Marilyn Monroe film leads to 60 years of marriage for Columbia couple

Marilyn Monroe film leads to 60 years of marriage for Columbia couple

COLUMBIA, SC (WIS) - It started out as an outing to see Gentlemen Prefer Blondes for two groups of high school kids in Clintonville, Wisconsin. Six decades later, they're still together.

"Betty and her female friends were sitting in one row and I came in with my friends and we decided to sit in the row right behind," said Ray Olsen. "Before the movie was over we had been talking quite a bit and I brought her out to eat that night and 60 years later we're still together."

Not even Marilyn Monroe and Jane Russell could distract Olsen from his future wife, Betty. On December 18th, the couple celebrates their 60th wedding anniversary.

"We just like doing the same things together," Betty said. "We like to travel together. The only time we've been separated was when he was in the Navy."

But that separation was difficult for a young couple, and difficult for a young mother raising four kids.

"It was somewhat sad to me when I would be coming on home and my children would be a little bit shy of me," Ray said. "If they fell down and got hurt, the first two (kids) wouldn't come to me. They'd go around me to get to her. I'll never forget the first time she fell down (their third child) and came to me. It was a wonderful, wonderful experience for me."

Through the separation of Ray's Navy service, he and Betty still are making up for lost time.

"When I came on home then I had missed so much of my children growing up and what have you, we're making up for a lot of that now."

"I just was not used to having him around," Betty said.

When Ray was on active duty, they wrote letters daily. When he was on board a ship for as long as nine months at a time, HAM radio operators would help them communicate.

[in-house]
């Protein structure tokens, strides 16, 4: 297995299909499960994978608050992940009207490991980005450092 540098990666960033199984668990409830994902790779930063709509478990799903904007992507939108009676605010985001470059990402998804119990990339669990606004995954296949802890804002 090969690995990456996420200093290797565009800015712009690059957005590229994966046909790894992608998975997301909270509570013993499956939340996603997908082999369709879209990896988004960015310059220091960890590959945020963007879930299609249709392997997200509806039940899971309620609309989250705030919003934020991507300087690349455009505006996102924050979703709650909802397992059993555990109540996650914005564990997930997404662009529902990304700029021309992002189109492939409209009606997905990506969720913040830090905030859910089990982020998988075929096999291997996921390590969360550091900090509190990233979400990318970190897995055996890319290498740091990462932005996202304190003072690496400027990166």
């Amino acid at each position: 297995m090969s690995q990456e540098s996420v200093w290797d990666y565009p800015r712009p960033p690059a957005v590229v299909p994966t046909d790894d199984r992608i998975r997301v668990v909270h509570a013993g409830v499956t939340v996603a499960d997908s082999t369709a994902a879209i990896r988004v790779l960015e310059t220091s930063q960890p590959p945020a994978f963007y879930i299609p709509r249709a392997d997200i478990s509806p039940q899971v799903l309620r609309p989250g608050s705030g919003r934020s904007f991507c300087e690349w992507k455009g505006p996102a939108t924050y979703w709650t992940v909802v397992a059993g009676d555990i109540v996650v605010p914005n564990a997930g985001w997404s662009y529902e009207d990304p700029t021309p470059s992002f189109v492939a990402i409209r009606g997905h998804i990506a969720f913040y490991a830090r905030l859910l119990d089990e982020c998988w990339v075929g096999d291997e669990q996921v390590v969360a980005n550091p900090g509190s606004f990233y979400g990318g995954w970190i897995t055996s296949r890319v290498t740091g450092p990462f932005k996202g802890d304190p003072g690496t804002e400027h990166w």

In addition to the separation was the constant relocation familiar to military families. The Olsen family lived in Michigan, California, Wisconsin, Massachusetts, Mississippi, California, Washington and South Carolina.

They were married just two weeks when Ray left for boot camp. A year later, their first child was born.

"It was difficult because you have your first child, you're saying, 'I don't have a book telling me what to do. What do I do now?'" Betty said. "It worked out fine."

"So she would be raising my family where she was also then 2,000 miles away from her folks," Ray said. "So she -- she had to put up with a lot."

"It is hard when you're by yourself," she said. "But think of your children and how you want them raised. You do want a father for them even if he isn't there all the time. He will be there."

So what's the secret to surviving a marriage tested by separation?

"It's very important to stay together and have a happy life and have a good time with your children," Betty said. "There are problems. We always have problems. Everybody has problems. But you can work them out and stay together."

"It makes a lot of difference that I really do love my wife," Ray said.

Later this month, most of the Olsen's four children, 15 grandchildren and 18 great-grandchildren will be at their Columbia home to celebrate Christmas and their milestone anniversary.

"It's been 60 interesting years," Betty said.

Copyright 2014 WIS. All rights reserved.